Final arguments in downtown Chilliwack hit-and-run trial

Crown defends circumstantial case, calls accused’s suggestion of reasonable doubt ‘beyond speculation’

A Chilliwack man who sped the wrong way on Wellington Avenue before crashing at Five Corners is asking a judge to acquit him of hit-and-run because the hair embedded in his windshield was a different colour than that of the victim who was laying on the road a kilometre away.

That’s just one piece of circumstantial evidence Cody Anthony James Bianco’s lawyer says raises reasonable doubt that the 27-year-old is guilty of the charge of failing to stop at the scene of an accident causing bodily harm.

Closing arguments in the trial wrapped up in court Aug. 31 in the case in which Bianco faces four other charges: impaired driving causing bodily harm, causing an accident resulting in bodily harm, dangerous driving causing bodily harm, and dangerous operation of a motor vehicle.

The incident leading to the charges dates back to the early hours of Sept. 27, 2015. It was after closing time outside the Triple Play Pub when three members of Rockabilly Jay & The Cadillac Bones packed up their gear out front.

Band members heard a loud bang and saw a vehicle speeding along Wellington towards them, going the wrong way on the one-way street.

Rockabilly Jay himself, Jason Joyce, actually pushed another band member out of the path of the vehicle, which he estimated was travelling over 80 kilometres an hour, and watched as the car crashed into the pedestrian island on the other side of Five Corners.

Also witnessing the crash was RCMP officer Sgt. Mike Sargent who happened to be stopped on Young Road at a red light.

Bianco got out of the car, began urinating and was arrested by Sargent, so beginning a long complicated night of piecing together what had transpired.

At the same time as this crash, about a kilometre to the west on Wellington, Kelsey Archer was on the ground being attended to by her husband James Archer. Kelsey had just been struck by a vehicle from behind and left with soft tissue damage to her leg and buttocks and a serious head injury. She also now suffers from post-traumatic stress disorder, the court heard.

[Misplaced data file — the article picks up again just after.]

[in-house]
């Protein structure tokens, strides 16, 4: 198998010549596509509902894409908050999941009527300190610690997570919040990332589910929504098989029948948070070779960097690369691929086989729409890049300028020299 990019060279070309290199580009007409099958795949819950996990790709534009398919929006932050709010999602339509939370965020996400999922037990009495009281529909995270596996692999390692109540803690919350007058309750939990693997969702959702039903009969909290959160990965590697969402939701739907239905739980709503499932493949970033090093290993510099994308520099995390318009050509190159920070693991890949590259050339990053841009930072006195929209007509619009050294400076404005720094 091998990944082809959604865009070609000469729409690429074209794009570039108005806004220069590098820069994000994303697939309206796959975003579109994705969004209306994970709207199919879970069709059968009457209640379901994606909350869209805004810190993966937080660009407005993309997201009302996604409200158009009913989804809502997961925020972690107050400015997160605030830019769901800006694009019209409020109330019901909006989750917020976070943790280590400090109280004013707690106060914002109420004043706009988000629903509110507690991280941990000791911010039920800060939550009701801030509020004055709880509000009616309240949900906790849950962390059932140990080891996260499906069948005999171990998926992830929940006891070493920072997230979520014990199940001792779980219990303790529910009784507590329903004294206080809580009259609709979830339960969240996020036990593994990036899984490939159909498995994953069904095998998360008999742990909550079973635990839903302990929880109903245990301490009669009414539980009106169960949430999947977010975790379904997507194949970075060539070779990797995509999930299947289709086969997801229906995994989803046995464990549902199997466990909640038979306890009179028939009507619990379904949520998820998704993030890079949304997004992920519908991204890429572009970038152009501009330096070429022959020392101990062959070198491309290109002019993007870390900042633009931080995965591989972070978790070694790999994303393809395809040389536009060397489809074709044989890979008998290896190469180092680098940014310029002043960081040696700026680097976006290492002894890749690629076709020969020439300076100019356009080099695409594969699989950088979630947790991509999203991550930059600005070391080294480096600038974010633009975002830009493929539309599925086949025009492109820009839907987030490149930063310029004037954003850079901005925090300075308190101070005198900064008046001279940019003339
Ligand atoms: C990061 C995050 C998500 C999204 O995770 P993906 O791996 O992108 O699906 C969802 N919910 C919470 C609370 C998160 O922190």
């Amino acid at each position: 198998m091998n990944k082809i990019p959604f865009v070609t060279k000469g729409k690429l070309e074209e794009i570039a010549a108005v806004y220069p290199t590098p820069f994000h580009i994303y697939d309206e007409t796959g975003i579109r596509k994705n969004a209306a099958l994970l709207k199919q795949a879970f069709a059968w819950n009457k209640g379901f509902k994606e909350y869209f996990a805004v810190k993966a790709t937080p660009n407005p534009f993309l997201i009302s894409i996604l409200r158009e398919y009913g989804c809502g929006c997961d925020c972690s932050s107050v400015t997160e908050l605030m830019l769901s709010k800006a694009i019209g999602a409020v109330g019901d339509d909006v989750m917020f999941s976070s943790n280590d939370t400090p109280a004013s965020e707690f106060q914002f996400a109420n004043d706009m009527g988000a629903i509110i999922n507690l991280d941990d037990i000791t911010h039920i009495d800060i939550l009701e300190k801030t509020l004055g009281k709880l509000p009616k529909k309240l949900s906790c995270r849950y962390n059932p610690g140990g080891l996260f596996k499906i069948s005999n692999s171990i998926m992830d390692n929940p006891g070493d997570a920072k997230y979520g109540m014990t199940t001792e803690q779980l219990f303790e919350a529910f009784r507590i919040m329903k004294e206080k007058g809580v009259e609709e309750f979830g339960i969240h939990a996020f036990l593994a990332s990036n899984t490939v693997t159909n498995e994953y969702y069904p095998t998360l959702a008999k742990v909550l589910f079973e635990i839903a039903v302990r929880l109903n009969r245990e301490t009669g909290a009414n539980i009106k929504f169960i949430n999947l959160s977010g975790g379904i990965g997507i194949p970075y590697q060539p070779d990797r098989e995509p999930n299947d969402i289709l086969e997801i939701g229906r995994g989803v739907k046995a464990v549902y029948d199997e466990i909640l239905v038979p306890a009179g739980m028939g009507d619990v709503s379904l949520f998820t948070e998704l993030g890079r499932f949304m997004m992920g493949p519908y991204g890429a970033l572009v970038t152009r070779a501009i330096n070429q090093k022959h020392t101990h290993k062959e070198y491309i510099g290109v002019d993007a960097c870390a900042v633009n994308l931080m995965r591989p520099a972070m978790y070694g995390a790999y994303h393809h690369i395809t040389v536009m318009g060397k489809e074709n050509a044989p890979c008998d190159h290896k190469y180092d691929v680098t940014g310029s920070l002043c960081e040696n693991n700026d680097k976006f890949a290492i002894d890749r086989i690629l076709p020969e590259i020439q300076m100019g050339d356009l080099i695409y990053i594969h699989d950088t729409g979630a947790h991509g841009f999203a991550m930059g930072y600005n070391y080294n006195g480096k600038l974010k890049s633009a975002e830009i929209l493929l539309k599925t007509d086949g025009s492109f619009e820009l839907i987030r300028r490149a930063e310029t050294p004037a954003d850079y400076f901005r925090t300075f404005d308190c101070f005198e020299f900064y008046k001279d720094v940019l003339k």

Prior to the hit-and-run, James and Kelsey were at a party on the Skwah Reserve at the end of Wellington. Bianco was there, too. Kelsey complained Bianco made unwanted advances towards her. James and Bianco got into a fight, and later the Archers quarrelled amongst themselves about whether or not to leave the party.

They did leave, Waldock said, and as they walked along Wellington towards downtown a vehicle came from behind, brushed by James and struck Kelsey in the back. Two silver sideview mirrors were left at the scene, and James witnessed a silver Honda Civic speed away.

The car driven by Bianco that crashed at Five Corners was a silver Honda Civic, missing its sideview mirrors, with a smashed windshield and hair embedded in it.

Bianco’s lawyer Kyla Lee argued in her closing submissions that no one witnessed Bianco driving the car that struck Kelsey. She suggested there were numerous side streets between the two accident scenes, and speculated that even if it was the same car, someone different could have been driving the car and gotten out before the crash at Five Corners

“We start getting into some wildly speculative ideas,” Crown counsel Henry Waldock told the court in responding to Lee’s written submissions in court on Aug. 30.

And while Lee argued that both she and the Crown were making speculations — with the Crown having the burden to prove matters — Waldock responded that his circumstantial case is based not on speculation, but logical inference.

“The difference between speculation and inference is evidence,” Waldock said.

Earlier this year, Lee argued a number of Bianco’s Charter rights were violated that night including that he was arbitrarily detained, he was not afforded a right to counsel, and that the officer did not have enough cause to order Bianco to provide a breath sample.

On March 23, Judge Robert Gunnell ruled the breath sample taken was to be excluded from evidence, but all other Charter breaches were rejected or considered not serious enough to warrant exclusion.

Waldock’s circumstantial case based on various pieces of evidence and some logical inferences is more than enough to convict on some or all of the charges, he argued.

Lee suggested it wasn’t enough.

“There are simply too many unknowns in the case to get you to the level of proof beyond a reasonable doubt,” she argued.

Gunnell is scheduled to render his decision Dec. 21.


@PeeJayAitch
paul.henderson@theprogress.com

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